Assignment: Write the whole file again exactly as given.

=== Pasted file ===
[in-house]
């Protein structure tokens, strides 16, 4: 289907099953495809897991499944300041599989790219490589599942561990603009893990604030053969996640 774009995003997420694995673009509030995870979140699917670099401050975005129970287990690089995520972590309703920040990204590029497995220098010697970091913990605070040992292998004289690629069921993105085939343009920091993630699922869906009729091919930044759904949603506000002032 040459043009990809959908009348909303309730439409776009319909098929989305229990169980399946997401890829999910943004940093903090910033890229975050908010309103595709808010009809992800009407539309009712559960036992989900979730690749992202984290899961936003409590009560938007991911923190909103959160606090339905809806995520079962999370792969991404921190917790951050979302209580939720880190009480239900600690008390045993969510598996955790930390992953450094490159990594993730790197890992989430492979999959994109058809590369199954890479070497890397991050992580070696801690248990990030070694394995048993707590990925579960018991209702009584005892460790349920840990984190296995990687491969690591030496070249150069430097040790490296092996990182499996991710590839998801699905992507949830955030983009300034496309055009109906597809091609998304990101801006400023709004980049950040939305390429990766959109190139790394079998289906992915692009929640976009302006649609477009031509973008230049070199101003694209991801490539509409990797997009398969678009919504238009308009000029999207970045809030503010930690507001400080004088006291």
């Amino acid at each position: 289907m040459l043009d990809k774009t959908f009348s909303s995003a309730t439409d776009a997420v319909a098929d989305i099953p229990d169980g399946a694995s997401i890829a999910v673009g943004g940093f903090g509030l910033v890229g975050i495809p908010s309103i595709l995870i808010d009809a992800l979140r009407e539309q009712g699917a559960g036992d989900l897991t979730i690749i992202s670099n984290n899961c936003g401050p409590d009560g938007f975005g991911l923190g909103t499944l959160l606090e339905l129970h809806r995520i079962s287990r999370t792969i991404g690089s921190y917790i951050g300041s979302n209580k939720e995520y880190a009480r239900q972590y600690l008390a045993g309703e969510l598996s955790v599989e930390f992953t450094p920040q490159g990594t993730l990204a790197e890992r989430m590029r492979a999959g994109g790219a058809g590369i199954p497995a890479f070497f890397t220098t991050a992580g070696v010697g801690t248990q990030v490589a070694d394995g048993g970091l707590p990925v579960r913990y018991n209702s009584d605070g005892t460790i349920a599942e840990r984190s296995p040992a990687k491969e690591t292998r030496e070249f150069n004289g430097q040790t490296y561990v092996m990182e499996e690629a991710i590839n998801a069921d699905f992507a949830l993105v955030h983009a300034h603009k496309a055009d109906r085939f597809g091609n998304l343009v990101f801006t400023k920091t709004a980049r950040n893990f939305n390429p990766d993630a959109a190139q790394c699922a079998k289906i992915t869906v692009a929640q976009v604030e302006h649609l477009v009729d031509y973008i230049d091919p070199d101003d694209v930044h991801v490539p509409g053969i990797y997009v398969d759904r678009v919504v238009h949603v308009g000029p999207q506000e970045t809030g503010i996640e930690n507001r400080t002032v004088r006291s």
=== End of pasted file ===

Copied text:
[in-house]
């Protein structure tokens, strides 16, 4: 289907099953495809897991499944300041599989790219490589599942561990603009893990604030053969996640 774009995003997420694995673009509030995870979140699917670099401050975005129970287990690089995520972590309703920040990204590029497995220098010697970091913990605070040992292998004289690629069921993105085939343009920091993630699922869906009729091919930044759904949603506000002032 040459043009990809959908009348909303309730439409776009319909098929989305229990169980399946997401890829999910943004940093903090910033890229975050908010309103595709808010009809992800009407539309009712559960036992989900979730690749992202984290899961936003409590009560938007991911923190909103959160606090339905809806995520079962999370792969991404921190917790951050979302209580939720880190009480239900600690008390045993969510598996955790930390992953450094490159990594993730790197890992989430492979999959994109058809590369199954890479070497890397991050992580070696801690248990990030070694394995048993707590990925579960018991209702009584005892460790349920840990984190296995990687491969690591030496070249150069430097040790490296092996990182499996991710590839998801699905992507949830955030983009300034496309055009109906597809091609998304990101801006400023709004980049950040939305390429990766959109190139790394079998289906992915692009929640976009302006649609477009031509973008230049070199101003694209991801490539509409990797997009398969678009919504238009308009000029999207970045809030503010930690507001400080004088006291």
């Amino acid at each position: 289907m040459l043009d990809k774009t959908f009348s909303s995003a309730t439409d776009a997420v319909a098929d989305i099953p229990d169980g399946a694995s997401i890829a999910v673009g943004g940093f903090g509030l910033v890229g975050i495809p908010s309103i595709l995870i808010d009809a992800l979140r009407e539309q009712g699917a559960g036992d989900l897991t979730i690749i992202s670099n984290n899961c936003g401050p409590d009560g938007f975005g991911l923190g909103t499944l959160l606090e339905l129970h809806r995520i079962s287990r999370t792969i991404g690089s921190y917790i951050g300041s979302n209580k939720e995520y880190a009480r239900q972590y600690l008390a045993g309703e969510l598996s955790v599989e930390f992953t450094p920040q490159g990594t993730l990204a790197e890992r989430m590029r492979a999959g994109g790219a058809g590369i199954p497995a890479f070497f890397t220098t991050a992580g070696v010697g801690t248990q990030v490589a070694d394995g048993g970091l707590p990925v579960r913990y018991n209702s009584d605070g005892t460790i349920a599942e840990r984190s296995p040992a990687k491969e690591t292998r030496e070249f150069n004289g430097q040790t490296y561990v092996m990182e499996e690629a991710i590839n998801a069921d699905f992507a949830l993105v955030h983009a300034h603009k496309a055009d109906r085939f597809g091609n998304l343009v990101f801006t400023k920091t709004a980049r950040n893990f939305n390429p990766d993630a959109a190139q790394c699922a079998k289906i992915t869906v692009a929640q976009v604030e302006h649609l477009v009729d031509y973008i230049d091919p070199d101003d694209v930044h991801v490539p509409g053969i990797y997009v398969d759904r678009v919504v238009h949603v308009g000029p999207q506000e970045t809030g503010i996640e930690n507001r400080t002032v004088r006291s």